We Tested Magic Baby Hold – and It (Mostly) Works

“Calm your child down in seconds,” reads one headline . “Stop crying EVERY time,” says another . Is it as easy as Dr. Robert Hamilton shows? I grabbed the nearest baby to test the Hold.

To calm the baby, you are encouraged to fold his arms over his chest and hold them in place with one hand. From there, support the baby in a face-down position with the other hand under his butt and “shake his little ass.” When Dr. Hamilton does this, the babies instantly stop crying. I tried it about 800 times during the evening (because this is how babies cry) with my six week old daughter Daphne. Indeed, she calmed down almost every time.

In truth, there are many ways to calm a crying baby. Anything that involves walking or bouncing is a good bet, and holding includes that movement. Facing down is a position that babies love, and some babies feel safe when swaddled – not unlike the way Dr. Hamilton immobilizes babies’ hands.

My Verdict: It’s not perfect, but it worked over 90% of the time. This is a really good way to push all the baby comfort buttons. However, there is a downside: keeping the baby away from the body is exhausting for your hands. Once she calmed down a bit, I found that I could squeeze her sideways to my chest, holding her in the same position, and she usually remained calm. (If you thought the Hold would calm your child for a long time, as if you could lay him down, HA HA HA. No. She will only remain calm as long as you hold her.)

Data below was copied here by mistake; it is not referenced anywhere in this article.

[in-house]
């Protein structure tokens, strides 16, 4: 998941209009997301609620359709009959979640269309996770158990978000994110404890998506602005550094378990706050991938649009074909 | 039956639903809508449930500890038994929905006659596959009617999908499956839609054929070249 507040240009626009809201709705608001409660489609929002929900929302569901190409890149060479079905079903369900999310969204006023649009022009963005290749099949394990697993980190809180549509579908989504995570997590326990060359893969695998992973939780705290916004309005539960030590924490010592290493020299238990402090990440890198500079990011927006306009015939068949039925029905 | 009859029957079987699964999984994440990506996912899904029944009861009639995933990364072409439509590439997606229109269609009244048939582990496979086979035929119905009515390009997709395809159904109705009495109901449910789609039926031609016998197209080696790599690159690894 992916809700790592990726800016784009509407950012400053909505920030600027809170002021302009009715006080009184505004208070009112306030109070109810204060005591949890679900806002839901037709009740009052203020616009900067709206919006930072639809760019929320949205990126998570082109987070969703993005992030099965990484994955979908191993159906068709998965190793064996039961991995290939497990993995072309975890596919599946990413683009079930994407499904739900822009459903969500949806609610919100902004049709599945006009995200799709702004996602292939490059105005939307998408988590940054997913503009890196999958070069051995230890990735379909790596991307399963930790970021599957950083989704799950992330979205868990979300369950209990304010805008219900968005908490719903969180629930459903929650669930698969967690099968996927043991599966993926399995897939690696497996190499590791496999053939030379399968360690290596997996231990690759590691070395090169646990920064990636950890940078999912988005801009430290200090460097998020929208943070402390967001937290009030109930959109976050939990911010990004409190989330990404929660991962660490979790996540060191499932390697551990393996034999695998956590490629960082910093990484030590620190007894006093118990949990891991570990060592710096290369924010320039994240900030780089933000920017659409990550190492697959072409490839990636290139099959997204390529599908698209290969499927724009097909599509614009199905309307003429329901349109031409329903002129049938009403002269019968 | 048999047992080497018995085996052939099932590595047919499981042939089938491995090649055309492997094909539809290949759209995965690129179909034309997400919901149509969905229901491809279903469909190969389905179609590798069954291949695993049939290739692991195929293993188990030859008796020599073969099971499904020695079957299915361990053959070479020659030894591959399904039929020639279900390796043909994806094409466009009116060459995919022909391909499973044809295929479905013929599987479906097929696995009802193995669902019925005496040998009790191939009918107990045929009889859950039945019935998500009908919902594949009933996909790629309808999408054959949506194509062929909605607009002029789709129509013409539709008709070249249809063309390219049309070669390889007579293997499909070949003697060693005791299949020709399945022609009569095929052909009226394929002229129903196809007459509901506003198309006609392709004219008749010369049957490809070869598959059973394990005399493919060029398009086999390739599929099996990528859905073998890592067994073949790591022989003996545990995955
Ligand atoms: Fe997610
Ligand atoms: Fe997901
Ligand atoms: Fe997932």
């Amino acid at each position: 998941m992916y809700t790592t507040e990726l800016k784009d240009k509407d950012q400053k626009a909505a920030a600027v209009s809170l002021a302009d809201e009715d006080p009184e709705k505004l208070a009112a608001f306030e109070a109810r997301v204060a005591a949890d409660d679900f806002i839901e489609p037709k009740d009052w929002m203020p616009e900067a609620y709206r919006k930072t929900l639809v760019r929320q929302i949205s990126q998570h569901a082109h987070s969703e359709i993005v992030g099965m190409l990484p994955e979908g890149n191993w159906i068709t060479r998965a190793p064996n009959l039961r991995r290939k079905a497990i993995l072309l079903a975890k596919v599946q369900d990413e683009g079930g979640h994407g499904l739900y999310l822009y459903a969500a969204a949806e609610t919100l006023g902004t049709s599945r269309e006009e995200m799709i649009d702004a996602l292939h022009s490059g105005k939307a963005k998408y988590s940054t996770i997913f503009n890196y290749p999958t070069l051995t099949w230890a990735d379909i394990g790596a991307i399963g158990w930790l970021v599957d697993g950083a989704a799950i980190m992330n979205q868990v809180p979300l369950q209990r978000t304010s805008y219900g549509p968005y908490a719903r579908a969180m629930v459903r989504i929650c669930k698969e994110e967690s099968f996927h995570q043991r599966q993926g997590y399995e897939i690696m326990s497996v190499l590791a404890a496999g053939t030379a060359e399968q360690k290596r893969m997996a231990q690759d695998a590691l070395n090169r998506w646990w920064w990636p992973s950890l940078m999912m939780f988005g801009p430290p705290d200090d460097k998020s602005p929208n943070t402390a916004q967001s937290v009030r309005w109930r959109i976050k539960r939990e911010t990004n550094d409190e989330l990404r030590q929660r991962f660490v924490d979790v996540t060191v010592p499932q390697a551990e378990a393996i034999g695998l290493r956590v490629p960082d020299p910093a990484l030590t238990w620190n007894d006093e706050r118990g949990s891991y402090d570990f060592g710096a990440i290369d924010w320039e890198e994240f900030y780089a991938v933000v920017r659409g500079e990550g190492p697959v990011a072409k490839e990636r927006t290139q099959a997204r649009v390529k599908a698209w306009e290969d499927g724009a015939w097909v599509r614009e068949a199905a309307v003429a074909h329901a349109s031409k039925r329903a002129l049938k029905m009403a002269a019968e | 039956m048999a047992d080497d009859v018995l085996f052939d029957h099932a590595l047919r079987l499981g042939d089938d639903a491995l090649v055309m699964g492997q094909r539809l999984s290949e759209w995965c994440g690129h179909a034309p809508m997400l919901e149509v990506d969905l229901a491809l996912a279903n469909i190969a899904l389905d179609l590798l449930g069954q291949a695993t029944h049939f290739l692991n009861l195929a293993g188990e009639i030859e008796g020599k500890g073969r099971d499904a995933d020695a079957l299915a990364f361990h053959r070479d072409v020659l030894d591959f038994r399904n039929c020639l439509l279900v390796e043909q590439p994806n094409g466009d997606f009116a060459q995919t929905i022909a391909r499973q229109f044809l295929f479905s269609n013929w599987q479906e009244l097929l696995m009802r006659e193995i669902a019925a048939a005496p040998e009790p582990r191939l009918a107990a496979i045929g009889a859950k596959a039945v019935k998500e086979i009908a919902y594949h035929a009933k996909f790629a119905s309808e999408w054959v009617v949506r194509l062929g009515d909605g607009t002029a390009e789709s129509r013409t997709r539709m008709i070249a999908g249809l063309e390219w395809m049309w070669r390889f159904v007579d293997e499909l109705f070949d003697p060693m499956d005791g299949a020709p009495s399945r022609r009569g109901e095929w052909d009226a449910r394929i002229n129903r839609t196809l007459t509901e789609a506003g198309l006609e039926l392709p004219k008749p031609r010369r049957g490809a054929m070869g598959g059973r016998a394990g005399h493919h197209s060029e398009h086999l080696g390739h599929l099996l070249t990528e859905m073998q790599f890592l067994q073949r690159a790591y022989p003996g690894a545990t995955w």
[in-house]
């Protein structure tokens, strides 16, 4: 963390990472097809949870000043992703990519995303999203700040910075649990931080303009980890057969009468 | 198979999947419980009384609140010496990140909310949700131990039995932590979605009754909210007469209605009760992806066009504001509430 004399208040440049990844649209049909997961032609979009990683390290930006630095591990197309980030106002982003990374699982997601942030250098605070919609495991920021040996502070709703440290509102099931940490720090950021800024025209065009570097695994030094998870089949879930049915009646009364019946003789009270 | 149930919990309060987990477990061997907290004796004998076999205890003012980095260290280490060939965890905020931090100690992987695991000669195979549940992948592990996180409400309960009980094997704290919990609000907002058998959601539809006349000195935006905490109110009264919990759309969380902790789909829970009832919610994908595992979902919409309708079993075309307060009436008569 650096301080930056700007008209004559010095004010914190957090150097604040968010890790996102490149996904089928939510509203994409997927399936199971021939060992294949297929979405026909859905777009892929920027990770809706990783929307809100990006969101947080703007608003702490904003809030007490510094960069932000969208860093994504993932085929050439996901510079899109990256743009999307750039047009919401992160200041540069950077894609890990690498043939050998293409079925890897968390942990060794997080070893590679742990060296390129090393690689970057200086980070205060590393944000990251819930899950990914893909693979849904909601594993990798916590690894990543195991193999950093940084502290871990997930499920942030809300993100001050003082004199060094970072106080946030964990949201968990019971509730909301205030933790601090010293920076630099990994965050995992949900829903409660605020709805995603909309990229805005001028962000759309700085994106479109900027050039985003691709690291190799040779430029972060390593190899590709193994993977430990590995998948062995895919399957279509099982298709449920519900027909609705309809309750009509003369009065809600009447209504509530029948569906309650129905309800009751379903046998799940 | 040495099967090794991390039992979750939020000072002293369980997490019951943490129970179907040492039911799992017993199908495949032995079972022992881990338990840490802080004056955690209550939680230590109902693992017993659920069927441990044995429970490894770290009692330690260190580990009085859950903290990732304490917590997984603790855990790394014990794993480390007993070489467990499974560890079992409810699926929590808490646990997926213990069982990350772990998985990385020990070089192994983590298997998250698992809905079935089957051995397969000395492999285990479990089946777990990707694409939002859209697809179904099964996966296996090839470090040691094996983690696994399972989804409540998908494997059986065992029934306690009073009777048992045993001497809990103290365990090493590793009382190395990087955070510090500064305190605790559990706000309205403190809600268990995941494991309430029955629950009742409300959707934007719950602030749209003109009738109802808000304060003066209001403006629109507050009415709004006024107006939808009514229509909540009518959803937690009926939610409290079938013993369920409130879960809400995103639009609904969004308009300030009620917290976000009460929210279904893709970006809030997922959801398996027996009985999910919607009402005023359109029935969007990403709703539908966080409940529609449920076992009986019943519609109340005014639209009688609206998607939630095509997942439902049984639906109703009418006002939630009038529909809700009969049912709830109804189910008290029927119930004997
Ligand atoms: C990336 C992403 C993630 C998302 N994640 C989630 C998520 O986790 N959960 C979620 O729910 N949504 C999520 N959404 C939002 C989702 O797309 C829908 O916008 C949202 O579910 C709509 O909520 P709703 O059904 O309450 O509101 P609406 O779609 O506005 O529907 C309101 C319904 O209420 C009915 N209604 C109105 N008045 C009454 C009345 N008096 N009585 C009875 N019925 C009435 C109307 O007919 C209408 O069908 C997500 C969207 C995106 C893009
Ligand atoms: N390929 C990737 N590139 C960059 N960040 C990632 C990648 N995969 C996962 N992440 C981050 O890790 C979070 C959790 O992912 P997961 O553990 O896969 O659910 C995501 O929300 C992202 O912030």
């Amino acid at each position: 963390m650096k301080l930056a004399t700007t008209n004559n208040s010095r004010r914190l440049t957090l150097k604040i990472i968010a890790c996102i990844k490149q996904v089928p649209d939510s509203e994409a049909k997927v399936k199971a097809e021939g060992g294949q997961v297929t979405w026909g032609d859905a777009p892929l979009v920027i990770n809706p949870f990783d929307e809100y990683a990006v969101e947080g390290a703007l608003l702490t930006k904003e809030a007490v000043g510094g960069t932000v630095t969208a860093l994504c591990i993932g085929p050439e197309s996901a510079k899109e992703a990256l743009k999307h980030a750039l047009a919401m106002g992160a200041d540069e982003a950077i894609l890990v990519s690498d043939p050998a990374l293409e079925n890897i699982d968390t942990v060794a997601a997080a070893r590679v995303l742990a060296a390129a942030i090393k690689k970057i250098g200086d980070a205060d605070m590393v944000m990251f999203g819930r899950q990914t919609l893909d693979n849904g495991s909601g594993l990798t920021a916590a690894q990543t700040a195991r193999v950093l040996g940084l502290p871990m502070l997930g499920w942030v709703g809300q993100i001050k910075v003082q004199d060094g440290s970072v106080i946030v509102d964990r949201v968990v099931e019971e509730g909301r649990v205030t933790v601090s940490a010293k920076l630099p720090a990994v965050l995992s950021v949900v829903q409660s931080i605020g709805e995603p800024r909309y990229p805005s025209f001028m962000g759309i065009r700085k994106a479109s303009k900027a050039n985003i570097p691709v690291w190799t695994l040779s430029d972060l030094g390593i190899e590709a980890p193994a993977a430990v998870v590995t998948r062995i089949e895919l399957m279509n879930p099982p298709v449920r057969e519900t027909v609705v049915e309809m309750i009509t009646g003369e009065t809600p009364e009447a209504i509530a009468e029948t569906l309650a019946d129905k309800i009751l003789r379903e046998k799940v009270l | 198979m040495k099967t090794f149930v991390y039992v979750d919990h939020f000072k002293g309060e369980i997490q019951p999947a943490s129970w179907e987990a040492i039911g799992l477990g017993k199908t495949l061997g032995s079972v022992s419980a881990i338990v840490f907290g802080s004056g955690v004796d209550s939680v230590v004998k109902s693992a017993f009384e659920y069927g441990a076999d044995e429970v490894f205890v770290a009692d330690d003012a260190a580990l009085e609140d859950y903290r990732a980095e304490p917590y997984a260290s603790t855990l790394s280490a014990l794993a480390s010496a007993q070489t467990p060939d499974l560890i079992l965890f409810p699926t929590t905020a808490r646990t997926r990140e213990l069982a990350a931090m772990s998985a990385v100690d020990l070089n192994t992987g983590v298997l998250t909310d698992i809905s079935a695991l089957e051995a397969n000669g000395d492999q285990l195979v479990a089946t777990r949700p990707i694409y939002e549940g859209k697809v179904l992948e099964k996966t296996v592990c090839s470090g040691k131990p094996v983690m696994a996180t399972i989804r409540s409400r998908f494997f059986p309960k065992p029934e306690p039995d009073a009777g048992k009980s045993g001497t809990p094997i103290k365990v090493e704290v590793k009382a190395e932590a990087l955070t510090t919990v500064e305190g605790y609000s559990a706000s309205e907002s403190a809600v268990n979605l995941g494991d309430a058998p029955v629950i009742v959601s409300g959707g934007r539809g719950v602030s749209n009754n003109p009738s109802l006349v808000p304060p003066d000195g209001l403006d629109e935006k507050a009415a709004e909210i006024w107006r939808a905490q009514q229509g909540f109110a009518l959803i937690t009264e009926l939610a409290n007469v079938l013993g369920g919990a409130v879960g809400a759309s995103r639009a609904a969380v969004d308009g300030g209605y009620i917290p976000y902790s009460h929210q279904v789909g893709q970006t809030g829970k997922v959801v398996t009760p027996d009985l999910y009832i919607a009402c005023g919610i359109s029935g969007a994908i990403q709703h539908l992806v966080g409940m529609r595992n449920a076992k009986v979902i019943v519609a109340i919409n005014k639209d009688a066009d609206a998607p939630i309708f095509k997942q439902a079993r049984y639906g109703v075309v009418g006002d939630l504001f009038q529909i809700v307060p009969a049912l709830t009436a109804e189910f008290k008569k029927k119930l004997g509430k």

Babies over three months old are too big for this technique, so if you have a newborn, try this technique now – while you still can!

Dr. Hamilton Demonstrates “Hold” – How to Calm a Crying Baby | YouTube via Digg

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